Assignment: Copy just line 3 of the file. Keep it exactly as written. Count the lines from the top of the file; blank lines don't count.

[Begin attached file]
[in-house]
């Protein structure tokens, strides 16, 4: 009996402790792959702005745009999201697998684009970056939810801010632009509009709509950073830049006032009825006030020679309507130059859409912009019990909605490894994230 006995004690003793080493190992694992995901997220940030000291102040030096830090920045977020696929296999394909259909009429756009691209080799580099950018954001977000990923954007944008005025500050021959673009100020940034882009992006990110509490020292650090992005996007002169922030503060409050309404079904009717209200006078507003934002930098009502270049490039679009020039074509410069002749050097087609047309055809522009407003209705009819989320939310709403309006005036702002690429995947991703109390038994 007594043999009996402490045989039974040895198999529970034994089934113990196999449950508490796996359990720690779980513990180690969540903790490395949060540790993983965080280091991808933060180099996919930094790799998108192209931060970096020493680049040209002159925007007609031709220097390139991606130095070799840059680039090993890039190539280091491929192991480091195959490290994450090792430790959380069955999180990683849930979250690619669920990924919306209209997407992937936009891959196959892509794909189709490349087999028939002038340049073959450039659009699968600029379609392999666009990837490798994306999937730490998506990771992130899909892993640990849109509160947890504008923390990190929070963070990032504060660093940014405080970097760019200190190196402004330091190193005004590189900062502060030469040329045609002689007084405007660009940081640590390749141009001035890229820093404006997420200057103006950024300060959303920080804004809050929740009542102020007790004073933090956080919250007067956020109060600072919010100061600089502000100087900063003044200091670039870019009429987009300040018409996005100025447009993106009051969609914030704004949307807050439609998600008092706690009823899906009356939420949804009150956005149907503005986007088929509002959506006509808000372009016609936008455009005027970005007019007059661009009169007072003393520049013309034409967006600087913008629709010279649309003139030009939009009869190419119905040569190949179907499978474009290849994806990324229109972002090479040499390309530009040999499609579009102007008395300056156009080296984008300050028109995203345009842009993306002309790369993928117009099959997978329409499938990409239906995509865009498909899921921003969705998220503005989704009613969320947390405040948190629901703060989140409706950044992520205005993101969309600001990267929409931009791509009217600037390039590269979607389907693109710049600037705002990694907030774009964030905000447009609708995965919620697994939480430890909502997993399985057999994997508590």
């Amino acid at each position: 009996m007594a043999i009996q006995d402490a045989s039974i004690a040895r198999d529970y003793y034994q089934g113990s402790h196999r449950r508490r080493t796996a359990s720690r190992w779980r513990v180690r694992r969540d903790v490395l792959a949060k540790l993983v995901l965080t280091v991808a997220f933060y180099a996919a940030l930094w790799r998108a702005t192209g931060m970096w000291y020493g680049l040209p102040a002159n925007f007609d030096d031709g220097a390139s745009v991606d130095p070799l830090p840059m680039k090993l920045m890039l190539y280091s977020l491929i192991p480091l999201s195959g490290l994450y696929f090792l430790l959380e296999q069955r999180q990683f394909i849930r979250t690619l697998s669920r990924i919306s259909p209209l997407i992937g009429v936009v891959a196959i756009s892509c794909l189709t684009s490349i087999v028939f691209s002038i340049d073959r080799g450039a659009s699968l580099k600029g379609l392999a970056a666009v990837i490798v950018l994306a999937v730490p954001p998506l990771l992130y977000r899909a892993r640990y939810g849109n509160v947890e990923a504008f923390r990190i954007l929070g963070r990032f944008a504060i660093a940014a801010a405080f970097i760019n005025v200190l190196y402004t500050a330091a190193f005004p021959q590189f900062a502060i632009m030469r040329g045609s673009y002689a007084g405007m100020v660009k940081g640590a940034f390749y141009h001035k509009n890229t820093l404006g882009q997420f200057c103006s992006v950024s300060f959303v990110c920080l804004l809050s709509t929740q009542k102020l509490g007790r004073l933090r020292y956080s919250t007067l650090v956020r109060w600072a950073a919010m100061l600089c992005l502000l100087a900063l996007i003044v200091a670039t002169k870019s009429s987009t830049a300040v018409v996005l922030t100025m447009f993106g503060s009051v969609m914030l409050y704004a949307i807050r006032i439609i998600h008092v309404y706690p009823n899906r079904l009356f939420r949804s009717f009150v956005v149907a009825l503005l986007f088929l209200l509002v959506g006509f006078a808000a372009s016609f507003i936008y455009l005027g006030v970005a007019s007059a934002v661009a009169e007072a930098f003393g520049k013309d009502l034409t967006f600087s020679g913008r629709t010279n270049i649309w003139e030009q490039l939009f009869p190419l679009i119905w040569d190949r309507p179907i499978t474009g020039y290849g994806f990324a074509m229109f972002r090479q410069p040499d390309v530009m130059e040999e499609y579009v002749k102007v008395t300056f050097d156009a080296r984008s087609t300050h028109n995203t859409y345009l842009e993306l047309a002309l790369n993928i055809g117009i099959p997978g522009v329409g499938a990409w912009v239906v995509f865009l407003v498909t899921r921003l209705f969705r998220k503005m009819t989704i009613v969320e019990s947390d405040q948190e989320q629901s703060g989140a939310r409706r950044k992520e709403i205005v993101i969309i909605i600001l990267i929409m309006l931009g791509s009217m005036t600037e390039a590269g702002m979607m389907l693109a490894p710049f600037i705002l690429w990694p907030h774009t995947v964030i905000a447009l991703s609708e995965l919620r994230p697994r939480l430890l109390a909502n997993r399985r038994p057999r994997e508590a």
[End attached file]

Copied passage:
């Amino acid at each position: 009996m007594a043999i009996q006995d402490a045989s039974i004690a040895r198999d529970y003793y034994q089934g113990s402790h196999r449950r508490r080493t796996a359990s720690r190992w779980r513990v180690r694992r969540d903790v490395l792959a949060k540790l993983v995901l965080t280091v991808a997220f933060y180099a996919a940030l930094w790799r998108a702005t192209g931060m970096w000291y020493g680049l040209p102040a002159n925007f007609d030096d031709g220097a390139s745009v991606d130095p070799l830090p840059m680039k090993l920045m890039l190539y280091s977020l491929i192991p480091l999201s195959g490290l994450y696929f090792l430790l959380e296999q069955r999180q990683f394909i849930r979250t690619l697998s669920r990924i919306s259909p209209l997407i992937g009429v936009v891959a196959i756009s892509c794909l189709t684009s490349i087999v028939f691209s002038i340049d073959r080799g450039a659009s699968l580099k600029g379609l392999a970056a666009v990837i490798v950018l994306a999937v730490p954001p998506l990771l992130y977000r899909a892993r640990y939810g849109n509160v947890e990923a504008f923390r990190i954007l929070g963070r990032f944008a504060i660093a940014a801010a405080f970097i760019n005025v200190l190196y402004t500050a330091a190193f005004p021959q590189f900062a502060i632009m030469r040329g045609s673009y002689a007084g405007m100020v660009k940081g640590a940034f390749y141009h001035k509009n890229t820093l404006g882009q997420f200057c103006s992006v950024s300060f959303v990110c920080l804004l809050s709509t929740q009542k102020l509490g007790r004073l933090r020292y956080s919250t007067l650090v956020r109060w600072a950073a919010m100061l600089c992005l502000l100087a900063l996007i003044v200091a670039t002169k870019s009429s987009t830049a300040v018409v996005l922030t100025m447009f993106g503060s009051v969609m914030l409050y704004a949307i807050r006032i439609i998600h008092v309404y706690p009823n899906r079904l009356f939420r949804s009717f009150v956005v149907a009825l503005l986007f088929l209200l509002v959506g006509f006078a808000a372009s016609f507003i936008y455009l005027g006030v970005a007019s007059a934002v661009a009169e007072a930098f003393g520049k013309d009502l034409t967006f600087s020679g913008r629709t010279n270049i649309w003139e030009q490039l939009f009869p190419l679009i119905w040569d190949r309507p179907i499978t474009g020039y290849g994806f990324a074509m229109f972002r090479q410069p040499d390309v530009m130059e040999e499609y579009v002749k102007v008395t300056f050097d156009a080296r984008s087609t300050h028109n995203t859409y345009l842009e993306l047309a002309l790369n993928i055809g117009i099959p997978g522009v329409g499938a990409w912009v239906v995509f865009l407003v498909t899921r921003l209705f969705r998220k503005m009819t989704i009613v969320e019990s947390d405040q948190e989320q629901s703060g989140a939310r409706r950044k992520e709403i205005v993101i969309i909605i600001l990267i929409m309006l931009g791509s009217m005036t600037e390039a590269g702002m979607m389907l693109a490894p710049f600037i705002l690429w990694p907030h774009t995947v964030i905000a447009l991703s609708e995965l919620r994230p697994r939480l430890l109390a909502n997993r399985r038994p057999r994997e508590a």